Posted by: episystechpubs | January 14, 2020

Editor’s Corner: And/Or

Hello, dear readers! I was just catching up on the monthly Q&A from the Chicago Manual of Style, and one of the questions touched on something I can get a bit peeved about: the use of and/or in writing. Here is the question and answer from CMOS:

Q. I am editing a brief in which the author has used “and/or” multiple times. I know that this term should be avoided, but I’m not exactly sure why. Is it because it’s confusing and ambiguous? What is The Chicago Manual of Style’s stance?

A. CMOS, in chapter 5, says to “avoid this Janus-faced term”. Janus-faced means duplicitous—in other words, appearing to say two contradictory things simultaneously. The problem is the slash, which is potentially ambiguous; for example, readers might choose to interpret “x and/or y” as meaning either x and y or just y—but not x alone. In fact, “x and/or y” is usually intended to mean “x or y, or both,” and where that is the case, section 5.250 recommends writing exactly that (take a sleeping pill or a warm drink, or both). In many cases, however, “or” alone would make the meaning perfectly clear. For example, “no cats or dogs allowed” means that no combination of cats or dogs—or cats and dogs—is allowed. In formal prose, including legal writing, such considerations of the precisely intended meaning are important. In casual prose, “and/or” can occasionally serve as a useful shorthand: bring your own beer and/or wine. No one will fail to understand the meaning of that.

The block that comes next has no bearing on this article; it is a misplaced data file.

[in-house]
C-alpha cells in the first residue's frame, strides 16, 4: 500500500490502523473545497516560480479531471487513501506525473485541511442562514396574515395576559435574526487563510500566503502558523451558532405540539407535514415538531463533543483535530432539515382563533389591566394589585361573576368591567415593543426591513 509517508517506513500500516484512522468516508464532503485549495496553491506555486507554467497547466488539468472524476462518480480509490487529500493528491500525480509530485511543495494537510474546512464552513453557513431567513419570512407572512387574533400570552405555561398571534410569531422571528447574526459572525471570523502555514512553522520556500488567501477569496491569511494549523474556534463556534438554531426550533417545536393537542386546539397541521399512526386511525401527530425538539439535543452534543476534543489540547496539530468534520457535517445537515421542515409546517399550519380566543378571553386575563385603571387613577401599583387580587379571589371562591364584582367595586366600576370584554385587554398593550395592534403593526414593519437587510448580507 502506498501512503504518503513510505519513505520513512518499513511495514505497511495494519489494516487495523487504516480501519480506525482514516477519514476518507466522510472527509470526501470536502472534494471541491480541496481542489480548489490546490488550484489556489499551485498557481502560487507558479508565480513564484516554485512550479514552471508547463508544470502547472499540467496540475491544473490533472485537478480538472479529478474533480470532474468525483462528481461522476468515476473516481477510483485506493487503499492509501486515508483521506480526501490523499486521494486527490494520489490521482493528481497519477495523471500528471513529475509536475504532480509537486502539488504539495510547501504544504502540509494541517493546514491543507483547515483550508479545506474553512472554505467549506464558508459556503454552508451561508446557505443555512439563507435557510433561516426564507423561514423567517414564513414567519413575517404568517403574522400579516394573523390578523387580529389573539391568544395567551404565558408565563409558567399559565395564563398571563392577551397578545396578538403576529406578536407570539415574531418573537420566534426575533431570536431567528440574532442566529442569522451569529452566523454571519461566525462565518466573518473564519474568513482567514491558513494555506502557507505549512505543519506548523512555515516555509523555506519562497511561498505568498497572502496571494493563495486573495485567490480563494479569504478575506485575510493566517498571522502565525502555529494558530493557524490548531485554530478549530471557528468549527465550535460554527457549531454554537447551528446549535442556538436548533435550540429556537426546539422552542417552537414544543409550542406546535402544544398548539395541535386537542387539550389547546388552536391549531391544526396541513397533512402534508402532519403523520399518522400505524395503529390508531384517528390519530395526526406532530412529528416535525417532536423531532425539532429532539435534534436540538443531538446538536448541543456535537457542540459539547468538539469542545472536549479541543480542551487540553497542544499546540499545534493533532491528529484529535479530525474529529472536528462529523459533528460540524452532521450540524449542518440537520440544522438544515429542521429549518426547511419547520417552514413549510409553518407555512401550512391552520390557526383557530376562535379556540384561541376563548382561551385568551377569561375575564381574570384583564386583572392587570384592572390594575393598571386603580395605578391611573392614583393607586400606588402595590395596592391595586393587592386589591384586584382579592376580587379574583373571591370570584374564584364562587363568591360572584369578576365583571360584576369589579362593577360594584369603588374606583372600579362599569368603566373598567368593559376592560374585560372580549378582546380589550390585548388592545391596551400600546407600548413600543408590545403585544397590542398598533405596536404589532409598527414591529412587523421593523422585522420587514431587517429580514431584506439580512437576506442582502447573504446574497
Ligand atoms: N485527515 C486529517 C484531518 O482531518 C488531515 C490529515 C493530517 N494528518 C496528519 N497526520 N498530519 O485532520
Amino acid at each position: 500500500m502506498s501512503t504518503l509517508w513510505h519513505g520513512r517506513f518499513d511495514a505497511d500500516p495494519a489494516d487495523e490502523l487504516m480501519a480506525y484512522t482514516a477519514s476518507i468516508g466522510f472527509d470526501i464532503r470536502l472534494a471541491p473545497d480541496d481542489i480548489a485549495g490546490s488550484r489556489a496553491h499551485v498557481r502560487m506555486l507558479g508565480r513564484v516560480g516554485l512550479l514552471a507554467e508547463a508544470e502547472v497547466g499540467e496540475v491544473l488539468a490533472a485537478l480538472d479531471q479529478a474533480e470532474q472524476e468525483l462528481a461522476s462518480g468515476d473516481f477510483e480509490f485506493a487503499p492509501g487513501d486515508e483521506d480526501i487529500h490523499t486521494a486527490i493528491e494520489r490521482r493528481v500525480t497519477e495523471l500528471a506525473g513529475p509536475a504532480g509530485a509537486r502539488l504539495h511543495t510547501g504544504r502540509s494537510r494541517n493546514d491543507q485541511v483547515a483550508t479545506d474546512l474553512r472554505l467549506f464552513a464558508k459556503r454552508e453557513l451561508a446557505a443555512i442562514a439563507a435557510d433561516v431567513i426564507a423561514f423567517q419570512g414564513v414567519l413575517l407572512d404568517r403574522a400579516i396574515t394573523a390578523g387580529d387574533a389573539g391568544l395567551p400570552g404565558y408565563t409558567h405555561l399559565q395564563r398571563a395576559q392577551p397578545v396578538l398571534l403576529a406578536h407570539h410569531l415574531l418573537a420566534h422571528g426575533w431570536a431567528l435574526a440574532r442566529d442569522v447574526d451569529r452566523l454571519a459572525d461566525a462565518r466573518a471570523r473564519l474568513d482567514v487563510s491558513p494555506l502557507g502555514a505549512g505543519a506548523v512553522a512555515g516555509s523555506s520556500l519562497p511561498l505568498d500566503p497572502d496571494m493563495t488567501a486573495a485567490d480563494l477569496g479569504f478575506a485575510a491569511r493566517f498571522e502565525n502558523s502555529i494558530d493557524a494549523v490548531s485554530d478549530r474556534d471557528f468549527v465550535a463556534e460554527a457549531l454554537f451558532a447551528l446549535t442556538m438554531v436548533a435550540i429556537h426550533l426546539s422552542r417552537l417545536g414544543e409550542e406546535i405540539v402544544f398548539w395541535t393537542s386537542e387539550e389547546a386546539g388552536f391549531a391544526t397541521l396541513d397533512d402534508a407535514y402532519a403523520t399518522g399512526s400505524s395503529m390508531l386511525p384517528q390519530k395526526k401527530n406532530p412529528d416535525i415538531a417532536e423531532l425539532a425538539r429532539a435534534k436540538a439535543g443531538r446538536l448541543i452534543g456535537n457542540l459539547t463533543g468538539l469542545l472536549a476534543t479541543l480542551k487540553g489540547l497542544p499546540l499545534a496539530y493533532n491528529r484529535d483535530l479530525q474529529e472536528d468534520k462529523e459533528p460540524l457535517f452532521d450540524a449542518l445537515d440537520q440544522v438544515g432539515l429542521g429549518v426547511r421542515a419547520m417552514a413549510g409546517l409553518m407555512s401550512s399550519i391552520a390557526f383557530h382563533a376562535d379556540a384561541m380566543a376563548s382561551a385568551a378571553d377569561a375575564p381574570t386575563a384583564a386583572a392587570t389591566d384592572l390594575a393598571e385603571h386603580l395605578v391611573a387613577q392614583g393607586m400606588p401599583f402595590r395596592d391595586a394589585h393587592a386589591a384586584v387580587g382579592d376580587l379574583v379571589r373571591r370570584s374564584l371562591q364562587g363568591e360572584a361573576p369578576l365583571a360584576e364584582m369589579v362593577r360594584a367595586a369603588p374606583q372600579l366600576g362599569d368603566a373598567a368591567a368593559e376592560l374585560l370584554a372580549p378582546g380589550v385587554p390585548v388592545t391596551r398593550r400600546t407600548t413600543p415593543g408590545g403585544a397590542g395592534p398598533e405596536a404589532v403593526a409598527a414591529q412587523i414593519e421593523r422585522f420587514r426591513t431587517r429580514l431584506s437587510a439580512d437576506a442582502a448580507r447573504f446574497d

Okay, so first: we are not generally writing casual material here for inviting people over for a booze-fest. If you want to be ambiguous and unclear about your party, be my guest. But when you are writing technical documentation or addressing clients, it is best to be as clear as possible. Don’t get lazy—a slash (/) may save you a few keystrokes, but it can also muddy the waters of your documentation.

If you write “Click the Koala icon and/or use the menu to navigate” I’m not sure if you want me to click the icon and then use the menu to navigate to something, or if you are offering me a choice—to navigate using the Koala icon or navigate using the menu. When a reader is looking at our instructions, we don’t want them to get confused or ask, “Huh?” while they’re reading. If you aren’t sure about the topic, find the answers first and then get more specific. Should it be and, or, or as they mention above, both? Be specific, stay away from slashes, and keep those koalas safe!

Kara Church

Technical Editor, Advisory

Symitar Documentation Services


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